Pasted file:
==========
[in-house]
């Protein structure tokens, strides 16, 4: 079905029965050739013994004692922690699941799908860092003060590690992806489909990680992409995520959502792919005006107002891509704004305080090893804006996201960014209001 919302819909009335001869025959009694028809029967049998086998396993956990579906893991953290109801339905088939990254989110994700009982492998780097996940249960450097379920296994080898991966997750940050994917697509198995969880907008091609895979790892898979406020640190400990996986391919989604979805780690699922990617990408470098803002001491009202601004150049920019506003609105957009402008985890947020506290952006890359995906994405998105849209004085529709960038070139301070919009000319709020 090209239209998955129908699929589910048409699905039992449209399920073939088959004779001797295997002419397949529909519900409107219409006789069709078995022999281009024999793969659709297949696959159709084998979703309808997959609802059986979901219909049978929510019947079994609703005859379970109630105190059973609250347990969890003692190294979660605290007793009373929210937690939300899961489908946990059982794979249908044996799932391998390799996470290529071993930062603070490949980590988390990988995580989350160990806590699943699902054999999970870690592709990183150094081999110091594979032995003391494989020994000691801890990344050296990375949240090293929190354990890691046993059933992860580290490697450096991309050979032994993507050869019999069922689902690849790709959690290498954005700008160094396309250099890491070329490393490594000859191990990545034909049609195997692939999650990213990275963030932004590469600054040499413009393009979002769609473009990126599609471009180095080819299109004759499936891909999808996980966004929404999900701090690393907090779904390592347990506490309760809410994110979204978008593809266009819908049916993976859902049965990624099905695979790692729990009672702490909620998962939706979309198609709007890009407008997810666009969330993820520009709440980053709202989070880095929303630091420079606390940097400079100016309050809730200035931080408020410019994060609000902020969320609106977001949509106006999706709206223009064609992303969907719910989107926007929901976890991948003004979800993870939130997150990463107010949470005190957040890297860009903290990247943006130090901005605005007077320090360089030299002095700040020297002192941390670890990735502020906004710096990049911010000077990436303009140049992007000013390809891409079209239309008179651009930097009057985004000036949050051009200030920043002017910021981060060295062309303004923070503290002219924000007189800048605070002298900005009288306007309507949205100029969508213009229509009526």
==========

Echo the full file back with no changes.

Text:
[in-house]
């Protein structure tokens, strides 16, 4: 079905029965050739013994004692922690699941799908860092003060590690992806489909990680992409995520959502792919005006107002891509704004305080090893804006996201960014209001 919302819909009335001869025959009694028809029967049998086998396993956990579906893991953290109801339905088939990254989110994700009982492998780097996940249960450097379920296994080898991966997750940050994917697509198995969880907008091609895979790892898979406020640190400990996986391919989604979805780690699922990617990408470098803002001491009202601004150049920019506003609105957009402008985890947020506290952006890359995906994405998105849209004085529709960038070139301070919009000319709020 090209239209998955129908699929589910048409699905039992449209399920073939088959004779001797295997002419397949529909519900409107219409006789069709078995022999281009024999793969659709297949696959159709084998979703309808997959609802059986979901219909049978929510019947079994609703005859379970109630105190059973609250347990969890003692190294979660605290007793009373929210937690939300899961489908946990059982794979249908044996799932391998390799996470290529071993930062603070490949980590988390990988995580989350160990806590699943699902054999999970870690592709990183150094081999110091594979032995003391494989020994000691801890990344050296990375949240090293929190354990890691046993059933992860580290490697450096991309050979032994993507050869019999069922689902690849790709959690290498954005700008160094396309250099890491070329490393490594000859191990990545034909049609195997692939999650990213990275963030932004590469600054040499413009393009979002769609473009990126599609471009180095080819299109004759499936891909999808996980966004929404999900701090690393907090779904390592347990506490309760809410994110979204978008593809266009819908049916993976859902049965990624099905695979790692729990009672702490909620998962939706979309198609709007890009407008997810666009969330993820520009709440980053709202989070880095929303630091420079606390940097400079100016309050809730200035931080408020410019994060609000902020969320609106977001949509106006999706709206223009064609992303969907719910989107926007929901976890991948003004979800993870939130997150990463107010949470005190957040890297860009903290990247943006130090901005605005007077320090360089030299002095700040020297002192941390670890990735502020906004710096990049911010000077990436303009140049992007000013390809891409079209239309008179651009930097009057985004000036949050051009200030920043002017910021981060060295062309303004923070503290002219924000007189800048605070002298900005009288306007309507949205100029969508213009229509009526």